Consider some sentences I liked, all from the span of two pages: “This last was directed at the sheep, which, having had quite enough of the screaming madwoman in the cottage, now sought the relative peace of their rain-soaked abode”; “Away with you, woollen rat!”; “Any more of your demented beasts lurking within?”; “You would not think a scarf could be tailored, until you met Bambleby”; “This place looks as if it’s being tenanted by raccoons.” The book is packed with writing like this, which, depending on the person, either induces glee or eye rolls — in my case, the former. 

Fawcett’s writing style is the perfect mode of delivery for the personalities of the two main characters. The quotes above are from the scene where we first meet Bambleby, when he is first knocked over by two sheep and then a dog in front of Emily’s cottage and as a result is introduced to us as a rather pathetic figure. Bambleby is initially accompanied by two students, who are basically his servants, because he doesn’t bother to do anything of use besides sewing and talking to people. He doesn’t remain this useless throughout — over the course of the novel the reader learns more about his true identity and capabilities — but at his core he’s petty, capricious and frivolous, which is really fun. Bambleby’s character isn’t unique by any measure, but the trope he embodies is done well, and if you enjoy that trope it’s delightful to see on the page.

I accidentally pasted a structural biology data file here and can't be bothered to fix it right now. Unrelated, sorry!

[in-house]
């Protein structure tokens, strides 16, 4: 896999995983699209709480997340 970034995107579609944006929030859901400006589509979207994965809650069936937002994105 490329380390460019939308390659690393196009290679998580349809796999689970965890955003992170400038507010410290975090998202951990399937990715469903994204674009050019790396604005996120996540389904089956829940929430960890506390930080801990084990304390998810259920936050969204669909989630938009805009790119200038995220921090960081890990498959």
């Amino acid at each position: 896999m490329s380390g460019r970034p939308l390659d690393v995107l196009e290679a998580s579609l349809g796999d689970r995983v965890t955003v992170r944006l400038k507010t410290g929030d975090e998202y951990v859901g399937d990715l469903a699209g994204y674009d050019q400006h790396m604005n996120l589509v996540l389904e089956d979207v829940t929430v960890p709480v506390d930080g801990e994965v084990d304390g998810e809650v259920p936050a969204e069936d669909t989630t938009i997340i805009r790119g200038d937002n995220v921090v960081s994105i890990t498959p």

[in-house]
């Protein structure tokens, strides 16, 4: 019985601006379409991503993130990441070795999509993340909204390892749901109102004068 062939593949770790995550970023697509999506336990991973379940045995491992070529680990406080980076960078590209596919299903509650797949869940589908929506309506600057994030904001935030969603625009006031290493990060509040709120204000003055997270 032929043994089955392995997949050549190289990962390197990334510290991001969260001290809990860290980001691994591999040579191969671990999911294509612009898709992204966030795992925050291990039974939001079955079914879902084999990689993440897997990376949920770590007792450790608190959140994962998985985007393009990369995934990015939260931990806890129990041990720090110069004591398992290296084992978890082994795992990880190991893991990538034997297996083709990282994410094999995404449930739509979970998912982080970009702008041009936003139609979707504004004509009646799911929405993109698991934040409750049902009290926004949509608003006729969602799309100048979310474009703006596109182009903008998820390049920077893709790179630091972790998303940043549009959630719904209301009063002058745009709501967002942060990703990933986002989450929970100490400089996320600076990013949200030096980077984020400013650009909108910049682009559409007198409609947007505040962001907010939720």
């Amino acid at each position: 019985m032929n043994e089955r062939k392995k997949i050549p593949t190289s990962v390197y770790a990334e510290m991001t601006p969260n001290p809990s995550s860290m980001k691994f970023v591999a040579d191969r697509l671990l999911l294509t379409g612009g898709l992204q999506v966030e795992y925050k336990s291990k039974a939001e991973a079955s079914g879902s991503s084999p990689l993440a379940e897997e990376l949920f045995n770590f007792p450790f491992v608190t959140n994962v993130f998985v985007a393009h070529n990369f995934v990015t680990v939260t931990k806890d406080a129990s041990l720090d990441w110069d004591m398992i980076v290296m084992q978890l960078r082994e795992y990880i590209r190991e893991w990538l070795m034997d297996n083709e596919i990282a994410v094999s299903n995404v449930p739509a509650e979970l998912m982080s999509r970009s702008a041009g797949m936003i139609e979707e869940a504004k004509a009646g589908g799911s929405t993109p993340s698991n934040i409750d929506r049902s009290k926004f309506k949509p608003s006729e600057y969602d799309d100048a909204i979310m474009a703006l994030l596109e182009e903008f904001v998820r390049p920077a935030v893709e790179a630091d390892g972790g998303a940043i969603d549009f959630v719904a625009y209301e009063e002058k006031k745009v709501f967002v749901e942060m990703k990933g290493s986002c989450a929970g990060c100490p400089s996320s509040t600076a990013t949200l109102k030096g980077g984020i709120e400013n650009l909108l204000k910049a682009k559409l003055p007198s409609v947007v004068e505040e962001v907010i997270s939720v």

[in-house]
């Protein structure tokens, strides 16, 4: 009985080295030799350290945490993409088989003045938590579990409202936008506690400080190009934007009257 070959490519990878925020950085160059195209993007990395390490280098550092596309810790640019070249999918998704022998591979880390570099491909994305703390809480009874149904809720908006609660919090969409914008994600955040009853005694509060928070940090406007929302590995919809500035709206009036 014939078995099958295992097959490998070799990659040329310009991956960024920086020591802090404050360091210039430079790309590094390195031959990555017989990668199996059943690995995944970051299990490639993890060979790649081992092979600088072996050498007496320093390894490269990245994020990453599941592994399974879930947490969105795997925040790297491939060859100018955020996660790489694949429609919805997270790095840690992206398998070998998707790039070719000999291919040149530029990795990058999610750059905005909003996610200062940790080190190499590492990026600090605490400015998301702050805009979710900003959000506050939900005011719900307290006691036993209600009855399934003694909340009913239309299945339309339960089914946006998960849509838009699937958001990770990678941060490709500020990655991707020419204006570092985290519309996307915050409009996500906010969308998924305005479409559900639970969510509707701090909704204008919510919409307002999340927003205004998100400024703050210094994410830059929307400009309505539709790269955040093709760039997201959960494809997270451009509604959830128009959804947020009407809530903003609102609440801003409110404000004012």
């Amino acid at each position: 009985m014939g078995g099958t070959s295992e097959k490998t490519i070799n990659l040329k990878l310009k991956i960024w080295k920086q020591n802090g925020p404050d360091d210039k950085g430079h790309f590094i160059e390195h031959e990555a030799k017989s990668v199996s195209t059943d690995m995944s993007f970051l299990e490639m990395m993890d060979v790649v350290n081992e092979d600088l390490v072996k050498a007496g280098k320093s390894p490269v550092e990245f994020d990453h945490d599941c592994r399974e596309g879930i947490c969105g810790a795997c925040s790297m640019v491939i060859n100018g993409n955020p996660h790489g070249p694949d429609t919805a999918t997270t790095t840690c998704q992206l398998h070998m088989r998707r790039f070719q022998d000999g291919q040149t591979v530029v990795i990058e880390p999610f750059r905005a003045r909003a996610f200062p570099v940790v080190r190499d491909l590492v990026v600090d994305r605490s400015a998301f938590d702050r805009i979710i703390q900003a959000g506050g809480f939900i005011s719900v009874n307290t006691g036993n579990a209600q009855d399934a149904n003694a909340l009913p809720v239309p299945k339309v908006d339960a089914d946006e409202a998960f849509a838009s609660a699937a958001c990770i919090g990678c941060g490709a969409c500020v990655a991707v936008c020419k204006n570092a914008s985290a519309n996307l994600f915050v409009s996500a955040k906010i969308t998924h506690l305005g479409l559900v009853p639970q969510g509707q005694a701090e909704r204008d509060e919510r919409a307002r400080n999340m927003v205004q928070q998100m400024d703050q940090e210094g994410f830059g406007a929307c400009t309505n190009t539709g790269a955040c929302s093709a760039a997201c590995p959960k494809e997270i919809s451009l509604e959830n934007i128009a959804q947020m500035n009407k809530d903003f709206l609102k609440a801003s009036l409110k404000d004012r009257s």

Emily herself is rather curmudgeonly and we get many scenes of her failing miserably at interacting with the townsfolk of Hrafnsvik, the made-up village she is staying in. Emily is also very dedicated to her research, to the point of abandoning common sense at points in the novel, but her character is established well enough that the reader is able to understand why she would make those choices. She cares more about research than she does about the lives or the wellbeing of people around her, even though she does still care about the latter, and this makes for an interesting character. Emily is a pretty original character for the genre that Fawcett is writing in: some readers might consider her neurodivergent. One area of weakness in her characterization is the scant amount of backstory we get about her upbringing, but hopefully that is something Fawcett addresses in subsequent books in this series.